Statement of Intent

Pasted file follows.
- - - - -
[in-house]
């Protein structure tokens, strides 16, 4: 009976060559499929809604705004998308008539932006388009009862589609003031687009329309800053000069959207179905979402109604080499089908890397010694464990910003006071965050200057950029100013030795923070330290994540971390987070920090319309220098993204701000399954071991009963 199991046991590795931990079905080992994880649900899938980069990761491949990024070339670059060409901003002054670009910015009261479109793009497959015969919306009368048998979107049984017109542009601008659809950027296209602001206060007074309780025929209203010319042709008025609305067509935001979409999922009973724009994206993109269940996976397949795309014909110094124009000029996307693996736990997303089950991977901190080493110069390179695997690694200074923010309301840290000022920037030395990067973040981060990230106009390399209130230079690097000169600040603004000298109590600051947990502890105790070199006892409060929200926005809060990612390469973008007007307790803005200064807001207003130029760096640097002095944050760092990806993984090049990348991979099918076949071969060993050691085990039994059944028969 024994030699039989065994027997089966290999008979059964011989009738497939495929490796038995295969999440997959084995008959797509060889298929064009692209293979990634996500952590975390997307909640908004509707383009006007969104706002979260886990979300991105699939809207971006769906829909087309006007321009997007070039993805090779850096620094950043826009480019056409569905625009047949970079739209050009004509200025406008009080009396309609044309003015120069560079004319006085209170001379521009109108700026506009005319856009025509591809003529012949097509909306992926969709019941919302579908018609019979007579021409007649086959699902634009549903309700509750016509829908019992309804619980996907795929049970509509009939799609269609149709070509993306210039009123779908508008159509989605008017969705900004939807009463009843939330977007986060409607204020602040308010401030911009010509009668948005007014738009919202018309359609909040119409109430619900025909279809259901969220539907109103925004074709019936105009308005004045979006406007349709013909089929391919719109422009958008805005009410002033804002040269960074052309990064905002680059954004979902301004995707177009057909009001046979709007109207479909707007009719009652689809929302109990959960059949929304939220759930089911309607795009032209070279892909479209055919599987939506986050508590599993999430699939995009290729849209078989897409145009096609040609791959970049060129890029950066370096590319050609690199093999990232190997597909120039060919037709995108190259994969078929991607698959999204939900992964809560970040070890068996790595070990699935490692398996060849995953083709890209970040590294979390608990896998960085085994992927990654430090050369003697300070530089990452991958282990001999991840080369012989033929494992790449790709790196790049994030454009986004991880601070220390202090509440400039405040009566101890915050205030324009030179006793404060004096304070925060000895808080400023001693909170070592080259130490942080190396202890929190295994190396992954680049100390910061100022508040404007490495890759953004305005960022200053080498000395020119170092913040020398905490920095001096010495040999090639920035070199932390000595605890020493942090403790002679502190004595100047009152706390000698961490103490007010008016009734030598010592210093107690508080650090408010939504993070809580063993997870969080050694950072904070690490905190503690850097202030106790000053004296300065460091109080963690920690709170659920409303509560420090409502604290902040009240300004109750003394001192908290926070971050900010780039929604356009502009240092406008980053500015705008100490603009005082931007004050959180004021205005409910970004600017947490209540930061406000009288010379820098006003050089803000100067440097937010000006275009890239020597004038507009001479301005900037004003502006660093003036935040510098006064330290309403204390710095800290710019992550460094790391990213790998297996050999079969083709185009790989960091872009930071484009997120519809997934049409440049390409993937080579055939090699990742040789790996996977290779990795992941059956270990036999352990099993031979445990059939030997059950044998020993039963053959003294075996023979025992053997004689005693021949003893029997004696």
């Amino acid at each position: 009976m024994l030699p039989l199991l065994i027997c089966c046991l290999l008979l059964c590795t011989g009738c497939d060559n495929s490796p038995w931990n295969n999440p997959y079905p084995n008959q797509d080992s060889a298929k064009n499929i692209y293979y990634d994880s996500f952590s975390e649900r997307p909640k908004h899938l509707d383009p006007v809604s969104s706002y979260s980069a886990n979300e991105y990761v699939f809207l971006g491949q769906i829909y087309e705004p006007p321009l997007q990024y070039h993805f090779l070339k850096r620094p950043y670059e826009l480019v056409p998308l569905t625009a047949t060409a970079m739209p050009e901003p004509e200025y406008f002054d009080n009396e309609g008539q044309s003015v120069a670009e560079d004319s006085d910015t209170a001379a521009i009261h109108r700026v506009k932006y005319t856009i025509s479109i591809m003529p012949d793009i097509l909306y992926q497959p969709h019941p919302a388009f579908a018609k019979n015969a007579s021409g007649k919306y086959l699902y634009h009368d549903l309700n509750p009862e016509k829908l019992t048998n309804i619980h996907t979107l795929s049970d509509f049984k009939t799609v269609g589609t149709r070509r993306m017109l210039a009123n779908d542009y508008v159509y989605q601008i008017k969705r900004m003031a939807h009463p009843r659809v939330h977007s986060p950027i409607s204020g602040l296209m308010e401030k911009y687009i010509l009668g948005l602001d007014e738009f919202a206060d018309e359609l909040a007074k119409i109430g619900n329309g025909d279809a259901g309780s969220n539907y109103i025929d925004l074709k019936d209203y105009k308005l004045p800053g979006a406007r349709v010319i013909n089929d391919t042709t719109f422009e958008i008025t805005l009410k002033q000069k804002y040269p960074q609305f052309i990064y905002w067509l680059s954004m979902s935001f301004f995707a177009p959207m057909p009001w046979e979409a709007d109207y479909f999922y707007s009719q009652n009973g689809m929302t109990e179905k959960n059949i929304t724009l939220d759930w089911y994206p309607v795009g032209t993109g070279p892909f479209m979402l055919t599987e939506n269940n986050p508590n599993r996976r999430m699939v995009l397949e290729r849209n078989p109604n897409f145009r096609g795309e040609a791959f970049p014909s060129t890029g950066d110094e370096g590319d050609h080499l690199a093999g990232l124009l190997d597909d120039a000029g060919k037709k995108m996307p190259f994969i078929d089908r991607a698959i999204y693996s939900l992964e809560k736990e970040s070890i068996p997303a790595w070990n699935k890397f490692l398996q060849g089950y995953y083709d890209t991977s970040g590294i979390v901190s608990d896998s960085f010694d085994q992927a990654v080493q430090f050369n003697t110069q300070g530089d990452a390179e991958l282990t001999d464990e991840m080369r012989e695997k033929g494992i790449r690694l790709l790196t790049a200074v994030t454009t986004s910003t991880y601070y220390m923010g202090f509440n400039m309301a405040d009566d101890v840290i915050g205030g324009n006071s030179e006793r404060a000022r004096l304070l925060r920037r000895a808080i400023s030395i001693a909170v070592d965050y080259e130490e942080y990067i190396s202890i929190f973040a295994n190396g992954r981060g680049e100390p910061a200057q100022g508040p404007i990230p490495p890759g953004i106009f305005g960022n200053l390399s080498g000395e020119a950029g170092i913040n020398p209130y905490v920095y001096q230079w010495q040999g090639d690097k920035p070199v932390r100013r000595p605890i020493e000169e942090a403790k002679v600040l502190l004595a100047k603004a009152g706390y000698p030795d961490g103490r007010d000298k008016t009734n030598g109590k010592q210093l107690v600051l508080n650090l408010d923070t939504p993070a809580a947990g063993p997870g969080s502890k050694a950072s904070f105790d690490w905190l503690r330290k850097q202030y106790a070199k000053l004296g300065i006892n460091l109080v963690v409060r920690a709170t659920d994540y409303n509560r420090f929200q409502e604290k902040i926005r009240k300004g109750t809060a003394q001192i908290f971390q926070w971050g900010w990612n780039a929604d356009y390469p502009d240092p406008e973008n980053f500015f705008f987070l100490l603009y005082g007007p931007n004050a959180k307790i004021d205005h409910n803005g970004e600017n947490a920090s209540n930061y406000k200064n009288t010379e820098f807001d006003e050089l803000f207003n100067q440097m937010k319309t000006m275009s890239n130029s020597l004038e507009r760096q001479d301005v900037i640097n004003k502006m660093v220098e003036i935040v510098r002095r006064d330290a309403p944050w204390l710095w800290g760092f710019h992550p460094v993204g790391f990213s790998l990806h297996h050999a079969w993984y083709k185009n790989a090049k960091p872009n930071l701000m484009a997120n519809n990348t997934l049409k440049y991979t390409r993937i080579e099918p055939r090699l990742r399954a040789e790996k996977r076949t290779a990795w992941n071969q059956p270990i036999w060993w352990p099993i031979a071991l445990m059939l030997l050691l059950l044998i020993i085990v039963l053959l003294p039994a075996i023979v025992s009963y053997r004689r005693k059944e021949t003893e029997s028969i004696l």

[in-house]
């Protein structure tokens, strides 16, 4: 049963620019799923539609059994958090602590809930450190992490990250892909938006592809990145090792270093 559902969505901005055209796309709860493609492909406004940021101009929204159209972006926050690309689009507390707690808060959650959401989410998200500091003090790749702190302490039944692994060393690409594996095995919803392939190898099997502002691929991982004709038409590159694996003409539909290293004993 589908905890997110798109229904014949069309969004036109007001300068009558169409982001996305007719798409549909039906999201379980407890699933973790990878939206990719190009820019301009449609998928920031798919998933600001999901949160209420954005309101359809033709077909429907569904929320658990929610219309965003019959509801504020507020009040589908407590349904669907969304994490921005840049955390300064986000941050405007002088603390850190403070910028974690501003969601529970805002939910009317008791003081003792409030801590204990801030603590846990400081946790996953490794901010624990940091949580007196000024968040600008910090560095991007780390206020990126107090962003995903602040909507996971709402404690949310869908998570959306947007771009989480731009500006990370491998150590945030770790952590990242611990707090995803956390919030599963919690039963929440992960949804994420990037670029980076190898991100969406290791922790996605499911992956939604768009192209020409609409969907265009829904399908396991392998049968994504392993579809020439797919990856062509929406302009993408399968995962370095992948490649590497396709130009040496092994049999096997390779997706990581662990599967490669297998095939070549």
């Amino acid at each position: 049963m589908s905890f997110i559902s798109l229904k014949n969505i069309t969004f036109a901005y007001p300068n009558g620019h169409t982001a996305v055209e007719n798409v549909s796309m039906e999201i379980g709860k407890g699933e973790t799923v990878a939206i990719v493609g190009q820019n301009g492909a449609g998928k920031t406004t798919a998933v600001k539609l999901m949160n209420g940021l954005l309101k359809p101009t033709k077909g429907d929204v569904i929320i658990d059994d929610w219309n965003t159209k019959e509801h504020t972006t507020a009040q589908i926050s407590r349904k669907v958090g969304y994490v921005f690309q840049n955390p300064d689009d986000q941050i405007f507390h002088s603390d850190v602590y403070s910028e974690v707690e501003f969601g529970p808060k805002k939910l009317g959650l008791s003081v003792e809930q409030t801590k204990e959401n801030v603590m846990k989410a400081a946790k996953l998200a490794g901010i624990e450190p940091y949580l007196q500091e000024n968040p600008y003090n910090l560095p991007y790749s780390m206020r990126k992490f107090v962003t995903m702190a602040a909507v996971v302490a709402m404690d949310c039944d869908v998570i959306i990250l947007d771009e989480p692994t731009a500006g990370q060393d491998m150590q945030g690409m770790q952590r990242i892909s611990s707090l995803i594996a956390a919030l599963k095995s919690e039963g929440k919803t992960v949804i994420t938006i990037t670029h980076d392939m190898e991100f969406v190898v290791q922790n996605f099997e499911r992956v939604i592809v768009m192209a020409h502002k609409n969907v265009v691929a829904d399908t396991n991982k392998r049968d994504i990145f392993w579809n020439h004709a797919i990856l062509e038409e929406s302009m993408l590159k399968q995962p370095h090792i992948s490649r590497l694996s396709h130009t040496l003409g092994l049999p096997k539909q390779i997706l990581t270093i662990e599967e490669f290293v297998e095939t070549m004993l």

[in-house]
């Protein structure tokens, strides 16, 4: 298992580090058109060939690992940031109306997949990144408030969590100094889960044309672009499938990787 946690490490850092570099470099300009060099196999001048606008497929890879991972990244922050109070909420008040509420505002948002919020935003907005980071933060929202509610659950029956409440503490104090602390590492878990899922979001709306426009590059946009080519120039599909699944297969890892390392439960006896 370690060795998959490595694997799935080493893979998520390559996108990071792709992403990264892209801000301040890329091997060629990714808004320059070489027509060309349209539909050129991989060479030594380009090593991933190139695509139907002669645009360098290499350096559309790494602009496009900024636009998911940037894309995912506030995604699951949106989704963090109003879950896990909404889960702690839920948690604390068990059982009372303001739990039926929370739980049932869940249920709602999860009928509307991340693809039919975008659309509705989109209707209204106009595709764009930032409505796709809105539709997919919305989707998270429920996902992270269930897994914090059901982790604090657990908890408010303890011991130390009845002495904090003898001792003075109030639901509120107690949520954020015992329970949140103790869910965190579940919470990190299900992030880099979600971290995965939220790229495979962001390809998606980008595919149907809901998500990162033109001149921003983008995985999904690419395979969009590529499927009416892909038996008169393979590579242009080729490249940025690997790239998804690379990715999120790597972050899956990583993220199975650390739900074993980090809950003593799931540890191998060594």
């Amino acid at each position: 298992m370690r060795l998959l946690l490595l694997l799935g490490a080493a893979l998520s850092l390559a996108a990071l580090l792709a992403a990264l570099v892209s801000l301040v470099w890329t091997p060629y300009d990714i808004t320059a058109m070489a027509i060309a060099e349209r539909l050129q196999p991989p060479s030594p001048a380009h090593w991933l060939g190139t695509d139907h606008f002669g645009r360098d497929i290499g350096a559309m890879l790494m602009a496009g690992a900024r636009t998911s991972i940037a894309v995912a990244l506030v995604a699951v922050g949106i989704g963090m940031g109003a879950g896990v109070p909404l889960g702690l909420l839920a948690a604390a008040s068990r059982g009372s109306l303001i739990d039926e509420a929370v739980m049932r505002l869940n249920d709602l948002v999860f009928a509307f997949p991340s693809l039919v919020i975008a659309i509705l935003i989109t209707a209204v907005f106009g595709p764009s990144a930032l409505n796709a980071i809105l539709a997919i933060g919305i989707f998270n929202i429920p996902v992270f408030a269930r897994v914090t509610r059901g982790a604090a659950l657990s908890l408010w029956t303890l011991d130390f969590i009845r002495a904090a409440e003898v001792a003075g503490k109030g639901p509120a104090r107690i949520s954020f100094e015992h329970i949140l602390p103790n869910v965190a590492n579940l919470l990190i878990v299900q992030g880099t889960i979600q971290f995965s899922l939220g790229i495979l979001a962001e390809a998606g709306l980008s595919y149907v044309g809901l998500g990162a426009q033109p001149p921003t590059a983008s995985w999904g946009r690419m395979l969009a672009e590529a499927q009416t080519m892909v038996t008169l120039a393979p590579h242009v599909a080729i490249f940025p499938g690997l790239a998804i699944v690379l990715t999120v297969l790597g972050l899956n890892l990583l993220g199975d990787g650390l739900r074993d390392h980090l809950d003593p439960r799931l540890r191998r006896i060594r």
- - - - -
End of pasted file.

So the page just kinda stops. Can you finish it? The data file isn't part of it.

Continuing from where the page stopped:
Jean Anouilh redefined the intensity of drama and conflict in Antigone, which was originally written by Sophocles. What makes this statement rightfully accurate is the discussion between Antigone and King Creon. The discussion was brought to action when Antigone went to bury Polyneices, her brother who was a traitor to Thebes and whose body was commanded to be left outside without rightful burial rights. Now Antigone has to bare the strong grip of punishment from King Creon for her alleged actions. But all of this built up frightfulness ended up transitioning into a challenging debate over to whether the job/role of a person with high position like Creon should get in the way of personal matters, like the burial of Polynices. Antigone shows this strong feminist personality that is not scared to die, which resembles the personality many playwrights like Shakespeare and Anouilh try to portray for women who could have a heart and courage of a man. She did not back down and run away from the responsibility of the burial and exemplified the courage to see death straight in the face. Unlike Antigone, Creon represented the essence of the politicians, put work before everything. Even though he did not like was doing putting Polynices out there to decay while Eteocles had a formal funeral, it was what he needed the people to see. During the argument, it seemed that the power of Creon’s legitimacy was shrinking as Antigone questioned him on topics from the burial to the qualities of a king that Creon did not meet. I will redesign the whole conversation between Antigone and King Creon by cutting off the excess details all over the discussion and focusing primary on a leader’s point of view to commit secrecy in order to keep their legitimacy and to value job values over personal views, expressing both characters’ true potential personalities, bringing in a twist of comic relief into the tone of the discussion, but most...
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